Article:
Early in 2017, three young Japanese men carrying a rickshaw through Vietnam drew media attention. Their ongoing trip aims to span the globe and promote Japanese culture, and the rickshaw in particular, in anticipation of the Tokyo 2020 Olympics. It’s hugely ambitious for an independent project, but these men are up for the task.
The runners, all of the same age, began their journey in Asakusa in Tokyo. Their ambitious aims are to transverse Japan and then the globe. With little savings to assist them on this aspiring aim, they have so far raised 1.6 million yen (15,000 USD) through a crowdfunding project. In 300 days of travel, so far they’ve crossed East Asia, running through China, Hong Kong, Taiwan, Cambodia, Thailand, and Vietnam. Next up, they are ready for Myanmar and India before coming back to Japan in October to raise more money to further their trip.
Believing that face-to-face interaction and exchange of cultures is the best way to reach people, they show the rickshaw off in a variety of public events everywhere they go. No doubt such an old form of transportation draws attention and allows for interaction between the runners and the locals.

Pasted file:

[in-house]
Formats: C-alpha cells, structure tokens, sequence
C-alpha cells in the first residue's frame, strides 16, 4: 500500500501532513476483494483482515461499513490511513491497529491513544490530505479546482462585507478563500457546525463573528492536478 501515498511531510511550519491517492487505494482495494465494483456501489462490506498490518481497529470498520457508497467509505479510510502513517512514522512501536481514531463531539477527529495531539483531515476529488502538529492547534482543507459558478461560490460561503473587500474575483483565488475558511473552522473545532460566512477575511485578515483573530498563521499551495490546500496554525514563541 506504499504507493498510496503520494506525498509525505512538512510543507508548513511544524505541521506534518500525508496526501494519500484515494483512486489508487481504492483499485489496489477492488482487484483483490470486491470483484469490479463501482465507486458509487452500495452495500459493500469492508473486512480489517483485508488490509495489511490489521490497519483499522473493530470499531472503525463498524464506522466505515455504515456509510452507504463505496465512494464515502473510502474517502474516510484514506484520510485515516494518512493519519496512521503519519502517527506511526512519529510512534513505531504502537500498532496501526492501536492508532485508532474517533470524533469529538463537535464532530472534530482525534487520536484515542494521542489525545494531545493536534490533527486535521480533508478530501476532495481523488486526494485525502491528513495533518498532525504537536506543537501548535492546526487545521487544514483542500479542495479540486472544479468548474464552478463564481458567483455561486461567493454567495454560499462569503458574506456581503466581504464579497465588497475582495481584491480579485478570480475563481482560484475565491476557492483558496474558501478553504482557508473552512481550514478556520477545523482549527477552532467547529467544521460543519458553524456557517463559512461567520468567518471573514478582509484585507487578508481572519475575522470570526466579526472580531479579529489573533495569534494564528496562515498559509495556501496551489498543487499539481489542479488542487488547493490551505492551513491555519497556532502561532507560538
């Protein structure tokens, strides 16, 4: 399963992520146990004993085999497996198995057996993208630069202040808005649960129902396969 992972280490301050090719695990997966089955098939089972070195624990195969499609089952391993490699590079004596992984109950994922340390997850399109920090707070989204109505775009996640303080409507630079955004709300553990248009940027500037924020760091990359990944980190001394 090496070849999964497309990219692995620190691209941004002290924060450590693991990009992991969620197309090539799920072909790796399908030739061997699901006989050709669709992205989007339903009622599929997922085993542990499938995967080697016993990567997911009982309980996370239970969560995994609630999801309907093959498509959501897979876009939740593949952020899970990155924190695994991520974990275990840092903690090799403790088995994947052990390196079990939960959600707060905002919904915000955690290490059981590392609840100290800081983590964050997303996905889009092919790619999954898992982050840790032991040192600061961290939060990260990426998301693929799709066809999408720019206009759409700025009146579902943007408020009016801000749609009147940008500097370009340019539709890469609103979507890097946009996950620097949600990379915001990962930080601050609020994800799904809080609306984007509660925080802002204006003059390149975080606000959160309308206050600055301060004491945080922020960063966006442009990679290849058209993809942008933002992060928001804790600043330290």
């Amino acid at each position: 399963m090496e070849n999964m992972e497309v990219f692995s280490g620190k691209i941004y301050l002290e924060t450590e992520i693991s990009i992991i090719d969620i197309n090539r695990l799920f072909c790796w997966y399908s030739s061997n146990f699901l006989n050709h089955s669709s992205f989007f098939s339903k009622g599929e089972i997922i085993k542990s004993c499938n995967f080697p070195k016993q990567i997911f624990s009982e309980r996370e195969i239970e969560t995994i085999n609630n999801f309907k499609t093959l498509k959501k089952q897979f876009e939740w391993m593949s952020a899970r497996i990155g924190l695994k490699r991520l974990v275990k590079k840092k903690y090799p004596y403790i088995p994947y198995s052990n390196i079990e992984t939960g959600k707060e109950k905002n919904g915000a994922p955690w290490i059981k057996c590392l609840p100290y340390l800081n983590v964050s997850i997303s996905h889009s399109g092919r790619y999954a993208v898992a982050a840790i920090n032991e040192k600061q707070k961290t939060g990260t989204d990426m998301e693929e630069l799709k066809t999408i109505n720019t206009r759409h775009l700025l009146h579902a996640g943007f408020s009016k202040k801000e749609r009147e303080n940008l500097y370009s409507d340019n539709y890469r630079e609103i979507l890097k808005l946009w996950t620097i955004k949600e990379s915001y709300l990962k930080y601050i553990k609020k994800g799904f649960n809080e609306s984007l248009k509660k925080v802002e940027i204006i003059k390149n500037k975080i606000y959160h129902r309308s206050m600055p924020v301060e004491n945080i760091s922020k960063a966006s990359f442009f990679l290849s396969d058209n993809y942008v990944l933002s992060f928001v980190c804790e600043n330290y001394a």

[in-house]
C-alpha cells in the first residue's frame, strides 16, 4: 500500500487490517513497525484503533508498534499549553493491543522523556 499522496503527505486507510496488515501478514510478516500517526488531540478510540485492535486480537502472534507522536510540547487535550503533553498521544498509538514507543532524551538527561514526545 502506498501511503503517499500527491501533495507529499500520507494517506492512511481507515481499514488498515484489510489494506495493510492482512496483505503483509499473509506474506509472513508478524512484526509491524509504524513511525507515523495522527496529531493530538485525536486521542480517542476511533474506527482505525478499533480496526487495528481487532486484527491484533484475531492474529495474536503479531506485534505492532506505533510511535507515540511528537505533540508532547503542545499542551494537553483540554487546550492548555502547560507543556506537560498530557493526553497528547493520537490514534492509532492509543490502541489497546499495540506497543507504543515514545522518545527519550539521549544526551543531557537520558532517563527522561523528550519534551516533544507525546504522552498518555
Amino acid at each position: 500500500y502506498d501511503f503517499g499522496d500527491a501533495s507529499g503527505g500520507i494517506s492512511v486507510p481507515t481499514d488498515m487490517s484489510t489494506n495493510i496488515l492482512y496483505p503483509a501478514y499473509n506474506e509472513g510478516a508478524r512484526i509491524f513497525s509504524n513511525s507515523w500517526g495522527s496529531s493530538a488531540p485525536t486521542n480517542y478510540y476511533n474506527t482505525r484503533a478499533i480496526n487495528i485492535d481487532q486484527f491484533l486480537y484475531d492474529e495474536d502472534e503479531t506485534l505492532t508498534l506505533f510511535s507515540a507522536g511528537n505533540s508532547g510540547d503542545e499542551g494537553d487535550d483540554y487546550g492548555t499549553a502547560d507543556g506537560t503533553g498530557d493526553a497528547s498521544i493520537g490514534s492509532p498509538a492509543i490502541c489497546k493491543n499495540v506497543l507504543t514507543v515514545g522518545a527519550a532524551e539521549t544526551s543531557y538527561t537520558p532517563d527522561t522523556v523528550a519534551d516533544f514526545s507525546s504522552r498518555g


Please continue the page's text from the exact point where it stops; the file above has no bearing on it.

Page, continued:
Perhaps the most challenging aspect of the project is to pull the rickshaw some 40 kilometers, or about the equivalent of a marathon, each day. The size and weight of the vehicle is not only hard to pull, it must be transported by ship rather than air because of its size. This can cause long delays in their travels as they wait for it to arrive from across the sea. Unfortunately, such a delay caused them to miss part of their tightly-scheduled trip to the Mekong Delta in Cambodia.
Now, the crew is about to leave Thailand and move on to future countries. It’s a project yet in the works, and hopefully they will complete their circuit of the globe and achieve their dream of getting people excited about Japan as it takes the world spotlight in the summer of 2020.